For my expectation is from Him.
He only is my rock and my salvation;
He is my defense;
I shall not be moved.
In God is my salvation and my glory;
The rock of my strength,
and my refuge, is in God. "

And then he reminds us what we all should know:

"Trust in Him at all times, you people;
Pour out your heart before Him;
God is a refuge for us."

He gives us truth...

"Surely men of low degree are a vapor,
Men of high degree are a lie;
If they are weighed on the scales,
They are altogether lighter than vapor."

... and a warning:

"Do not trust in oppression,
Nor vainly hope in robbery;
If riches increase, 
Do not set your heart on them."

And he closes with the praise that is acknowledging God's power:

"God has spoken once,
Twice I have heard this:
That power belongs to God. 
Also to You, O Lord, belongs mercy;
For You render to each one according to his work."

Power belongs to God. 

'Nuff said.

Wednesday, August 21, 2013

Not Sparing the Rod

"When it is My desire, 
I will chasten them."
Hosea 10:10

One of my offspring had a sleepover the other night.  And by that I mean that said offspring had a friend over to our house.  They were at a Youth Group bonfire, so since they were going to be out late already, I invited the friend to spend the night. 

In addition to that, my schedule, and that of the friend's mom, necessitated that the friend spend the day with us after the sleepover.   It was an interesting day. 

Since their very first sleepovers, my children have known that it is unacceptable for them to show any evidence of the lack of sleep caused by slumber parties.  They were not going to have a ready excuse for a cranky attitude, napping, or a change in schedule.  In other words, chores or other responsibilities would not take a day off for them. 

And all their lives, they have lived by that very well.  They are cheerful and helpful despite how sleepy they might be feeling.  Whether or not they had to work very hard to keep up the facade, I don't know.  And I don't care.  {I mean that in the most tough-loving way, of course.}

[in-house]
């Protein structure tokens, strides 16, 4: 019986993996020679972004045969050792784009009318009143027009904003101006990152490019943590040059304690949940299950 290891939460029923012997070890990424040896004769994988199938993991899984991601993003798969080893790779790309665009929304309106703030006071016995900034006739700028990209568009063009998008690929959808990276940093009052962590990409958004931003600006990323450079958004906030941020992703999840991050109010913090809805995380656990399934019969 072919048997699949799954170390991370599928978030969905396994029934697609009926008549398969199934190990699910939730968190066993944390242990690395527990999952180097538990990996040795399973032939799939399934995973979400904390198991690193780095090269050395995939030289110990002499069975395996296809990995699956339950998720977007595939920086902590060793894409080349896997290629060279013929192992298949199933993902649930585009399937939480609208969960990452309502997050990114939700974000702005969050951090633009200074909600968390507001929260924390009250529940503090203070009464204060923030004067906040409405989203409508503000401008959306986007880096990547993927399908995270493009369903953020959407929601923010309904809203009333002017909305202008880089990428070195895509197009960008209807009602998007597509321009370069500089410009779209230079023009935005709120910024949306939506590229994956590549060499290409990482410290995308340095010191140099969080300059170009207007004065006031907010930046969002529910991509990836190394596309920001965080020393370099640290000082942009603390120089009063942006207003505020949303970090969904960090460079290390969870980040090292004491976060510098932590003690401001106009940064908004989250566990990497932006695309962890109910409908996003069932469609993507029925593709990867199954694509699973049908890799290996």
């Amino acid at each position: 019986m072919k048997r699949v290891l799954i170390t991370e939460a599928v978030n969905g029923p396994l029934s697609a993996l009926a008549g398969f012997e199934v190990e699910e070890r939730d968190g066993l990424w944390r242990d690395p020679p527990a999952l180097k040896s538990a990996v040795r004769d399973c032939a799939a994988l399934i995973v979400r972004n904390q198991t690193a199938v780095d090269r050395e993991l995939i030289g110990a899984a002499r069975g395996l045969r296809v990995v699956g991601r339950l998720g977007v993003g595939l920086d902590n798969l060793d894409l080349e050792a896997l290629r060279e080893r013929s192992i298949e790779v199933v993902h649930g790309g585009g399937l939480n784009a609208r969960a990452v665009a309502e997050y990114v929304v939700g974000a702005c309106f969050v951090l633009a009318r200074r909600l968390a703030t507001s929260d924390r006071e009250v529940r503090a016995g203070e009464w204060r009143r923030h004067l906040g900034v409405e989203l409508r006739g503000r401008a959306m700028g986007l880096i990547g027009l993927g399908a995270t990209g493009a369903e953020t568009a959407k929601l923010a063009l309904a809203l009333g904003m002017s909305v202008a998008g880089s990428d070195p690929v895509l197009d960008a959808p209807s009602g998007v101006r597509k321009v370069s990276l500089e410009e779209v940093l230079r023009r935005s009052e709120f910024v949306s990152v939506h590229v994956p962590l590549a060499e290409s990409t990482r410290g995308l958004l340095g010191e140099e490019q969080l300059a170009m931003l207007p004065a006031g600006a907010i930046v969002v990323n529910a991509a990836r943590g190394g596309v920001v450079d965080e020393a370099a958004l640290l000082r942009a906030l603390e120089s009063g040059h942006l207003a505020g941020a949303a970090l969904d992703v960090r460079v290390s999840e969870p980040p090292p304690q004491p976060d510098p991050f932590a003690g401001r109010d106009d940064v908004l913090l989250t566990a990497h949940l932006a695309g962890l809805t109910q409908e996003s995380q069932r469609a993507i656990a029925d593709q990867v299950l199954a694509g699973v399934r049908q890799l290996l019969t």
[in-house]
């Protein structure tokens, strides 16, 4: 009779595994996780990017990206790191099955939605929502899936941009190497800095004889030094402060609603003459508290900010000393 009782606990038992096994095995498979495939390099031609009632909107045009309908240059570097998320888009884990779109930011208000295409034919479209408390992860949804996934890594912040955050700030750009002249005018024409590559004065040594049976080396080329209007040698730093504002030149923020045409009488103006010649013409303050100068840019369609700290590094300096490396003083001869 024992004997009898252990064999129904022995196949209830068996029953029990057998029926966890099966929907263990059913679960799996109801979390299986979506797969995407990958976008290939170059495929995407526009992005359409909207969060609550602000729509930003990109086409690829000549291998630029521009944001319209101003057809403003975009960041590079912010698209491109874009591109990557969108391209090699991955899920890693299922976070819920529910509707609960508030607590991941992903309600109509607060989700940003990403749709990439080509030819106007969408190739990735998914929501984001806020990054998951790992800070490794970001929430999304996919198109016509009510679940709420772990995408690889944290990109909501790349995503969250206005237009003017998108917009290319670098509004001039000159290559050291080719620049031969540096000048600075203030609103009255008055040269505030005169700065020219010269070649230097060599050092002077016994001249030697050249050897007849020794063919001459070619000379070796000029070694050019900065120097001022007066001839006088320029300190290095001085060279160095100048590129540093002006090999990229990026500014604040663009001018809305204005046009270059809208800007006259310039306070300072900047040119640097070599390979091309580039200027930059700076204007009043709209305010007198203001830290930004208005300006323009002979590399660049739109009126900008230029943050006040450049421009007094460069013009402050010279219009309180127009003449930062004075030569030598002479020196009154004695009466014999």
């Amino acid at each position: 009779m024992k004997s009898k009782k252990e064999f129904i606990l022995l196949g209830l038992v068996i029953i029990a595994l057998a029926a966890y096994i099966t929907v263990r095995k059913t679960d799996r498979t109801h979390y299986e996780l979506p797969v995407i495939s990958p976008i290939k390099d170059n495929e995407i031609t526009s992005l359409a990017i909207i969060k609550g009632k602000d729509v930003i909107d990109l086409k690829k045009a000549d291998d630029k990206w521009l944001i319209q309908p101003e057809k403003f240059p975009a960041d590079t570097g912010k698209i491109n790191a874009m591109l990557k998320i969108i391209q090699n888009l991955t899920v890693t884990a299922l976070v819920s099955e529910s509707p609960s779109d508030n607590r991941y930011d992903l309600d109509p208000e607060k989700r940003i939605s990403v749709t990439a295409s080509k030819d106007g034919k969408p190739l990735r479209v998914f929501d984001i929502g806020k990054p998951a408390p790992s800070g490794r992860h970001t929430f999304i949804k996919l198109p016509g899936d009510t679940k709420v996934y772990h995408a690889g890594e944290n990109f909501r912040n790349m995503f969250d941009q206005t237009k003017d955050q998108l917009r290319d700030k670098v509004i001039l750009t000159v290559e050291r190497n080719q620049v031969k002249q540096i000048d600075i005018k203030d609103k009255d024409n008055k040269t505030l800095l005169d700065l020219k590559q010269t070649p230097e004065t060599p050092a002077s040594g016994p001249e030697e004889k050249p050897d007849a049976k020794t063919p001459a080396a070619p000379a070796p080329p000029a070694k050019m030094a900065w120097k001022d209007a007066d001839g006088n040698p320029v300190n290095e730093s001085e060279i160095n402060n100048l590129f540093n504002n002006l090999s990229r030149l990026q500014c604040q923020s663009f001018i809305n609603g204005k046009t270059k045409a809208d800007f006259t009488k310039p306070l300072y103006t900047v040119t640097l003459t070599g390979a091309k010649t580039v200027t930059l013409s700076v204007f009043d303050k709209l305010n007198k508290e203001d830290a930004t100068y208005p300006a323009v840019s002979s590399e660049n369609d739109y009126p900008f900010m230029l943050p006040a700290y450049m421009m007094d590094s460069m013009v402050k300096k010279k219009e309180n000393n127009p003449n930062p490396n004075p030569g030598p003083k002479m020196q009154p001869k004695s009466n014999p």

Well, on this particular day, my offspring was not his/her normal self.  Though he/she was hanging out with his/her friend all day, and I had less contact with my child than usual, it was obvious that the normal good-nature of the child was not there. 

But I said nothing.  Not yet.  The time wasn't right.  First of all, the child was tired from lack of sleep.  Second, the child was still enjoying time with his/her friend.  These things would combine to mean that any serious conversation would not be effective.  I knew I needed to wait until my normally wonderful child was back to his/her normally wonderful state.  Then my child would be receptive, would take my words to heart, and seek to do his/her best to learn from the scenario. 

And yes, that's how that conversation will go.  I know my kids.  I'm not kidding when I say they are Amazing and Awesome.  {Although, to be honest, the offspring that's innocent in this particular crime would probably not appreciate that I'm implicating both of them so as to not embarrass the actual perpetrator.}